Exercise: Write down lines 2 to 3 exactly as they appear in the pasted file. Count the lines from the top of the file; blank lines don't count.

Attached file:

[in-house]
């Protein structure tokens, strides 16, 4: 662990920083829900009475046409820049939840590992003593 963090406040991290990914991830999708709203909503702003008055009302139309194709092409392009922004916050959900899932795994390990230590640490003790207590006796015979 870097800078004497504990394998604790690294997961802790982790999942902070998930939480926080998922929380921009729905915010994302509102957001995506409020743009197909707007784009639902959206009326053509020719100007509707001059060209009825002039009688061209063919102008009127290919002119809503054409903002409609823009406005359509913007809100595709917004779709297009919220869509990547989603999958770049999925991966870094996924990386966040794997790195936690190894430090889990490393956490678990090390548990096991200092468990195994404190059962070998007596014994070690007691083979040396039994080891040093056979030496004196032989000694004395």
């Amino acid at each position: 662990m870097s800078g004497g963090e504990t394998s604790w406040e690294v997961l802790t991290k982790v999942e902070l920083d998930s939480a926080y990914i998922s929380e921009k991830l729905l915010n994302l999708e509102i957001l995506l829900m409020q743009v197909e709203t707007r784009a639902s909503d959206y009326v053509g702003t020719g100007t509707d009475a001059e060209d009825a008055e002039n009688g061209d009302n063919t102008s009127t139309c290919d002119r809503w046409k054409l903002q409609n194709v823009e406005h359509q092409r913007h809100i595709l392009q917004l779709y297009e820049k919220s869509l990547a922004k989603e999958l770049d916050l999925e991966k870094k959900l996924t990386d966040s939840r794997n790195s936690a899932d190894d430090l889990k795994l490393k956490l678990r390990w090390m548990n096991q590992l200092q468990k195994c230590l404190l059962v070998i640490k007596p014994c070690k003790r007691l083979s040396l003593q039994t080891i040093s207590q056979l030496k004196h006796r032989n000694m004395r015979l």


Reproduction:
């Protein structure tokens, strides 16, 4: 662990920083829900009475046409820049939840590992003593 963090406040991290990914991830999708709203909503702003008055009302139309194709092409392009922004916050959900899932795994390990230590640490003790207590006796015979 870097800078004497504990394998604790690294997961802790982790999942902070998930939480926080998922929380921009729905915010994302509102957001995506409020743009197909707007784009639902959206009326053509020719100007509707001059060209009825002039009688061209063919102008009127290919002119809503054409903002409609823009406005359509913007809100595709917004779709297009919220869509990547989603999958770049999925991966870094996924990386966040794997790195936690190894430090889990490393956490678990090390548990096991200092468990195994404190059962070998007596014994070690007691083979040396039994080891040093056979030496004196032989000694004395």
């Amino acid at each position: 662990m870097s800078g004497g963090e504990t394998s604790w406040e690294v997961l802790t991290k982790v999942e902070l920083d998930s939480a926080y990914i998922s929380e921009k991830l729905l915010n994302l999708e509102i957001l995506l829900m409020q743009v197909e709203t707007r784009a639902s909503d959206y009326v053509g702003t020719g100007t509707d009475a001059e060209d009825a008055e002039n009688g061209d009302n063919t102008s009127t139309c290919d002119r809503w046409k054409l903002q409609n194709v823009e406005h359509q092409r913007h809100i595709l392009q917004l779709y297009e820049k919220s869509l990547a922004k989603e999958l770049d916050l999925e991966k870094k959900l996924t990386d966040s939840r794997n790195s936690a899932d190894d430090l889990k795994l490393k956490l678990r390990w090390m548990n096991q590992l200092q468990k195994c230590l404190l059962v070998i640490k007596p014994c070690k003790r007691l083979s040396l003593q039994t080891i040093s207590q056979l030496k004196h006796r032989n000694m004395r015979l």